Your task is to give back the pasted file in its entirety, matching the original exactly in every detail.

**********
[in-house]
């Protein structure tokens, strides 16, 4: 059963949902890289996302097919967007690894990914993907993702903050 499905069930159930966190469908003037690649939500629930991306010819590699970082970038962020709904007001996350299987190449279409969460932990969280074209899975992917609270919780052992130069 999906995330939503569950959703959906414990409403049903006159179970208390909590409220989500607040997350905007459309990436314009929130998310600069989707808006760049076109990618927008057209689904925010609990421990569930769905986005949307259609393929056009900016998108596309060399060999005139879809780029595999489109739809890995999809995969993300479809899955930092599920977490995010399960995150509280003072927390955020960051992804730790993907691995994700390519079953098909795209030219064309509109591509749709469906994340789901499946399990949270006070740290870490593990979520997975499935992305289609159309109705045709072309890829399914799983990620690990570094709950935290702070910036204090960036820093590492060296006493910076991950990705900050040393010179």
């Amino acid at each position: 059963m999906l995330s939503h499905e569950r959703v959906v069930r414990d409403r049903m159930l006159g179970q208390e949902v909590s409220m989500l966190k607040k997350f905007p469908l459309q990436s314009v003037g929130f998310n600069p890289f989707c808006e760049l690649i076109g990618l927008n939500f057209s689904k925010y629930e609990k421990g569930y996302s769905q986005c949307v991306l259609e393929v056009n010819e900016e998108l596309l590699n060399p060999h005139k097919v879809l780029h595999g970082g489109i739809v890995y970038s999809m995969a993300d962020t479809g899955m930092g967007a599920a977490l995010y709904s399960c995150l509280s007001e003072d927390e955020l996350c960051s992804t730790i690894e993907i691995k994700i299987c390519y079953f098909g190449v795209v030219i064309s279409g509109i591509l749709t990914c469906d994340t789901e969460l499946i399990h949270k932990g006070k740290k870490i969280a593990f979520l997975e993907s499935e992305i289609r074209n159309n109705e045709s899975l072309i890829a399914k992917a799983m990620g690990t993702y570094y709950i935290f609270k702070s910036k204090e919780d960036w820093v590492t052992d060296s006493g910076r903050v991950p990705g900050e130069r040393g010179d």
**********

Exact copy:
[in-house]
């Protein structure tokens, strides 16, 4: 059963949902890289996302097919967007690894990914993907993702903050 499905069930159930966190469908003037690649939500629930991306010819590699970082970038962020709904007001996350299987190449279409969460932990969280074209899975992917609270919780052992130069 999906995330939503569950959703959906414990409403049903006159179970208390909590409220989500607040997350905007459309990436314009929130998310600069989707808006760049076109990618927008057209689904925010609990421990569930769905986005949307259609393929056009900016998108596309060399060999005139879809780029595999489109739809890995999809995969993300479809899955930092599920977490995010399960995150509280003072927390955020960051992804730790993907691995994700390519079953098909795209030219064309509109591509749709469906994340789901499946399990949270006070740290870490593990979520997975499935992305289609159309109705045709072309890829399914799983990620690990570094709950935290702070910036204090960036820093590492060296006493910076991950990705900050040393010179």
């Amino acid at each position: 059963m999906l995330s939503h499905e569950r959703v959906v069930r414990d409403r049903m159930l006159g179970q208390e949902v909590s409220m989500l966190k607040k997350f905007p469908l459309q990436s314009v003037g929130f998310n600069p890289f989707c808006e760049l690649i076109g990618l927008n939500f057209s689904k925010y629930e609990k421990g569930y996302s769905q986005c949307v991306l259609e393929v056009n010819e900016e998108l596309l590699n060399p060999h005139k097919v879809l780029h595999g970082g489109i739809v890995y970038s999809m995969a993300d962020t479809g899955m930092g967007a599920a977490l995010y709904s399960c995150l509280s007001e003072d927390e955020l996350c960051s992804t730790i690894e993907i691995k994700i299987c390519y079953f098909g190449v795209v030219i064309s279409g509109i591509l749709t990914c469906d994340t789901e969460l499946i399990h949270k932990g006070k740290k870490i969280a593990f979520l997975e993907s499935e992305i289609r074209n159309n109705e045709s899975l072309i890829a399914k992917a799983m990620g690990t993702y570094y709950i935290f609270k702070s910036k204090e919780d960036w820093v590492t052992d060296s006493g910076r903050v991950p990705g900050e130069r040393g010179d």